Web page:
As rivers drop, it’s time for a change in tactics |

As rivers drop, it’s time for a change in tactics

Brody Henderson

The fly-fishing in and around Vail has been nothing short of fantastic recently.

However, dropping water flows on area rivers will demand a change in tactics as we move into the second half of summer. On the Eagle River, flows have dropped to the point where wade fishermen now can thoroughly fish through water that was unreachable just a week ago. Float season is just about over on the Eagle. Fortunately for float anglers, the Colorado has recently dropped to an ideal level and the fishing has been very good. Ditto on the Roaring Fork where high water hung on much later than normal.

Eagle River

On the Eagle, the caddis hatch is still hanging with plenty of size Nos. 14-18 tan caddis emerging from Minturn to Eagle. The Pale Morning Dun hatch is also holding steady with the No. 18 mayflies showing up late in the morning. Some Yellow Sally stoneflies and midges are also on the menu. Look for fish in riffles and deeper runs. Trout are now pulling away from the banks as the river drops. Smaller flies will become the norm on the Eagle for the rest of the summer. The best fishing is in the morning and evening. The same tactics used on the Eagle will work on Gore Creek.

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Hot flies: Barr’s PMD Emerger No. 18, X-Caddis No. 16, Royal PMX No. 12.

Colorado River

The Colorado has dropped more than 1,000 cubic feet per second in the last week bringing flows into the sweet zone for catching trout. Some caddis, Pale Morning Duns, tricos and small stoneflies are hatching. More importantly, the hopper fishing has begun on the Colorado and large terrestrials fished near the bank are producing good results. Combined with a dropper nymph, this is probably the best way to fish the Colorado now. Streamers are also working well in the morning or when afternoon clouds roll in.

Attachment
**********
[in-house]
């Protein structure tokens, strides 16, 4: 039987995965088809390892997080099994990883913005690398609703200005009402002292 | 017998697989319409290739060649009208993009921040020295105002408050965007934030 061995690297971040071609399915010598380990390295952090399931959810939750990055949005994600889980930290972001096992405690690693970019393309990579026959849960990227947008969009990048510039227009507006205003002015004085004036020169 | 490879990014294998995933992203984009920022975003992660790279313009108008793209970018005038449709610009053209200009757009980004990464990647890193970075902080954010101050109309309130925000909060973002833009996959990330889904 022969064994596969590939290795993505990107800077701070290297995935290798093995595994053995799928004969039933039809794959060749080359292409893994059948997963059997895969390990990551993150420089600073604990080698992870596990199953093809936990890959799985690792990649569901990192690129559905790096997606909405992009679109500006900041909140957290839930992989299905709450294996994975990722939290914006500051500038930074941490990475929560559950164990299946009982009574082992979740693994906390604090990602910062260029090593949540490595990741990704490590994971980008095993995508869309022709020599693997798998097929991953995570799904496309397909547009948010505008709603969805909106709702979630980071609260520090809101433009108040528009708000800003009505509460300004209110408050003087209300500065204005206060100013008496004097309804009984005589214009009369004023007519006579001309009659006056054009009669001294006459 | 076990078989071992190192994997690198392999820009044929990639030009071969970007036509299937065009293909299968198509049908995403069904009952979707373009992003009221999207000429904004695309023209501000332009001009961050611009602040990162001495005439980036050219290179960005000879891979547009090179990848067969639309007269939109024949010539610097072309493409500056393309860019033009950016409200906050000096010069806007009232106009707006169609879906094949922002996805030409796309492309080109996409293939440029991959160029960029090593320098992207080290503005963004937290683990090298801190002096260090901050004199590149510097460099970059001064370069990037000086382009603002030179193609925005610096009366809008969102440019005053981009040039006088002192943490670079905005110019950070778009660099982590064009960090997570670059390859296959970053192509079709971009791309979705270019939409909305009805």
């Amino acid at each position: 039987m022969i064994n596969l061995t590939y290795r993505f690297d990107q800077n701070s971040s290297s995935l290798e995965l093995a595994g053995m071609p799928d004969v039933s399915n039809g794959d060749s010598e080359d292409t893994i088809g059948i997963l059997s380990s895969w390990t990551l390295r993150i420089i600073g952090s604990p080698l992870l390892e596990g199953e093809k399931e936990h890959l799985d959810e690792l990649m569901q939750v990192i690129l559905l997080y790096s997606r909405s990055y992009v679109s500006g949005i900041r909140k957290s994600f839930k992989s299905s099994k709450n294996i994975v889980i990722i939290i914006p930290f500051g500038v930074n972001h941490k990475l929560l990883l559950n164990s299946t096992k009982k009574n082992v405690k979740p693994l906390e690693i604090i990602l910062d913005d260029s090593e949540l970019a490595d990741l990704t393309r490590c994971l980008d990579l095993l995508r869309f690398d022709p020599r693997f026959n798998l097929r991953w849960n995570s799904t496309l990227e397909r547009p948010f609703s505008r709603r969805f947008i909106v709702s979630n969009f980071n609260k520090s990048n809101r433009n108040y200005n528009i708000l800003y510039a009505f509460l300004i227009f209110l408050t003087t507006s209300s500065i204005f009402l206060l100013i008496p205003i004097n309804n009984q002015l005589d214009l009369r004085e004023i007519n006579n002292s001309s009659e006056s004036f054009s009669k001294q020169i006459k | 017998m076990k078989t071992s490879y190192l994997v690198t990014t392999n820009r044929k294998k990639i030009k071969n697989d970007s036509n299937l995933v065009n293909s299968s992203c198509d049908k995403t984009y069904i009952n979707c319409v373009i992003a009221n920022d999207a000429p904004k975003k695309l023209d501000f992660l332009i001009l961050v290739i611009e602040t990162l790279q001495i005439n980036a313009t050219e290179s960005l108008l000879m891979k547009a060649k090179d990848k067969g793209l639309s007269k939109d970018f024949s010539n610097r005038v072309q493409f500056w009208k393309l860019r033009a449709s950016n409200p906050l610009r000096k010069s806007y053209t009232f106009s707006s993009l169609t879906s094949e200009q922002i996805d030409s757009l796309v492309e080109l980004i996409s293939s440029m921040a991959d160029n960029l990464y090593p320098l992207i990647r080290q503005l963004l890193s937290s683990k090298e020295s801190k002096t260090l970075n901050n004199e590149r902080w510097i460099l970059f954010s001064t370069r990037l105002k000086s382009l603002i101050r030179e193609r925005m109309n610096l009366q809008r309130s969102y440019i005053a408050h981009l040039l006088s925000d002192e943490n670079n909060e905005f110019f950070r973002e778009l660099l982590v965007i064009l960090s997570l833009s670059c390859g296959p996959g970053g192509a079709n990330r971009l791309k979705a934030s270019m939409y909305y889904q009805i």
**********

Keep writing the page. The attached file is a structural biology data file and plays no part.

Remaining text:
Hot flies: Noble Chernobyl No. 8, Fly Formerly Known as Prince No. 16, Black Sumpbuster No. 6.

Roaring Fork River

The Fork has also dropped significantly and is much easier to fish either from a boat or wading. Caddis, PMDs and Yellow Sallies dominate the hatches. Large attractor dry flies and searching nymph patterns are working very well. Fish are still holding near the banks but riffles and deep holes are now accessible as well. The fishing may slow in the afternoon with the hotter than average temperatures we have been experiencing lately.

Hot Flies: Twenty Incher No. 12, Yellow PMX No. 8, Patriot No. 16, Red Copper John No. 18.

High Country

All area High Country creeks and lakes are fishing very well. The next month is the ideal time to venture away from the crowds and experience some fantastic angling in a remote setting. For anglers who enjoy some hiking and scenery, creeks such as Cross Creek or the upper Piney is a great option. Some attractor dry flies and basic terminal tackle is all that is necessary for day filled with brightly colored wild trout.

For the latest fishing reports, please stop by Vail Valley Anglers in the Riverwalk Center in Edwards or check out http://www.vail

Brody Henderson is a senior guide at Vail Valley Anglers in Edwards and can be reached at 970-926-0900.

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